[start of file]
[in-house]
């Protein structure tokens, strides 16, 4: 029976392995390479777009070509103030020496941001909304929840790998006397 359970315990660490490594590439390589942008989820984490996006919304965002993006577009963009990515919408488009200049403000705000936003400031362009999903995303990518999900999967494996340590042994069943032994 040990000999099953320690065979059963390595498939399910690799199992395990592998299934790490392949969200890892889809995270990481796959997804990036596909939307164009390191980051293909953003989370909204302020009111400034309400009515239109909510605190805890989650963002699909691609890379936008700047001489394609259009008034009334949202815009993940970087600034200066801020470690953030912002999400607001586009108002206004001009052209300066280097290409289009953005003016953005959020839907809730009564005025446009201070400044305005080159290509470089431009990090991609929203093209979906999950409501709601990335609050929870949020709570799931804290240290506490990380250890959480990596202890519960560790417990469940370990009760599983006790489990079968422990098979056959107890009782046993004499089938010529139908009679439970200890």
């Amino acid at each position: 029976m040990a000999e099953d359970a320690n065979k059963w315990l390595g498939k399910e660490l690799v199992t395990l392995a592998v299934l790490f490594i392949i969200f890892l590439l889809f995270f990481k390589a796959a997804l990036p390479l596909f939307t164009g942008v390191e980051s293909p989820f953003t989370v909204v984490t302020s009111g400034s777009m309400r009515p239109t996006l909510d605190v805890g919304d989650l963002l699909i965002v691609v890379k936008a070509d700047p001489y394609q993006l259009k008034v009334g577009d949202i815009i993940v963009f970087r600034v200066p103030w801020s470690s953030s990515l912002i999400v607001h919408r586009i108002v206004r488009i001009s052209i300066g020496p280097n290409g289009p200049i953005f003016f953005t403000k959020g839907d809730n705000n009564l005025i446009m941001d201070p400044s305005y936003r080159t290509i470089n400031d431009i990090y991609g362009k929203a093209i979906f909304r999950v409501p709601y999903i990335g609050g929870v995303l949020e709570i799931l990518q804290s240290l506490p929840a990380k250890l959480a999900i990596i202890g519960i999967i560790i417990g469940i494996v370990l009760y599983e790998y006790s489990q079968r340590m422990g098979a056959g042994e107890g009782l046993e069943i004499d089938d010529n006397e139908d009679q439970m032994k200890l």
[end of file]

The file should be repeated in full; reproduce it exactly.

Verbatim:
[in-house]
């Protein structure tokens, strides 16, 4: 029976392995390479777009070509103030020496941001909304929840790998006397 359970315990660490490594590439390589942008989820984490996006919304965002993006577009963009990515919408488009200049403000705000936003400031362009999903995303990518999900999967494996340590042994069943032994 040990000999099953320690065979059963390595498939399910690799199992395990592998299934790490392949969200890892889809995270990481796959997804990036596909939307164009390191980051293909953003989370909204302020009111400034309400009515239109909510605190805890989650963002699909691609890379936008700047001489394609259009008034009334949202815009993940970087600034200066801020470690953030912002999400607001586009108002206004001009052209300066280097290409289009953005003016953005959020839907809730009564005025446009201070400044305005080159290509470089431009990090991609929203093209979906999950409501709601990335609050929870949020709570799931804290240290506490990380250890959480990596202890519960560790417990469940370990009760599983006790489990079968422990098979056959107890009782046993004499089938010529139908009679439970200890």
């Amino acid at each position: 029976m040990a000999e099953d359970a320690n065979k059963w315990l390595g498939k399910e660490l690799v199992t395990l392995a592998v299934l790490f490594i392949i969200f890892l590439l889809f995270f990481k390589a796959a997804l990036p390479l596909f939307t164009g942008v390191e980051s293909p989820f953003t989370v909204v984490t302020s009111g400034s777009m309400r009515p239109t996006l909510d605190v805890g919304d989650l963002l699909i965002v691609v890379k936008a070509d700047p001489y394609q993006l259009k008034v009334g577009d949202i815009i993940v963009f970087r600034v200066p103030w801020s470690s953030s990515l912002i999400v607001h919408r586009i108002v206004r488009i001009s052209i300066g020496p280097n290409g289009p200049i953005f003016f953005t403000k959020g839907d809730n705000n009564l005025i446009m941001d201070p400044s305005y936003r080159t290509i470089n400031d431009i990090y991609g362009k929203a093209i979906f909304r999950v409501p709601y999903i990335g609050g929870v995303l949020e709570i799931l990518q804290s240290l506490p929840a990380k250890l959480a999900i990596i202890g519960i999967i560790i417990g469940i494996v370990l009760y599983e790998y006790s489990q079968r340590m422990g098979a056959g042994e107890g009782l046993e069943i004499d089938d010529n006397e139908d009679q439970m032994k200890l």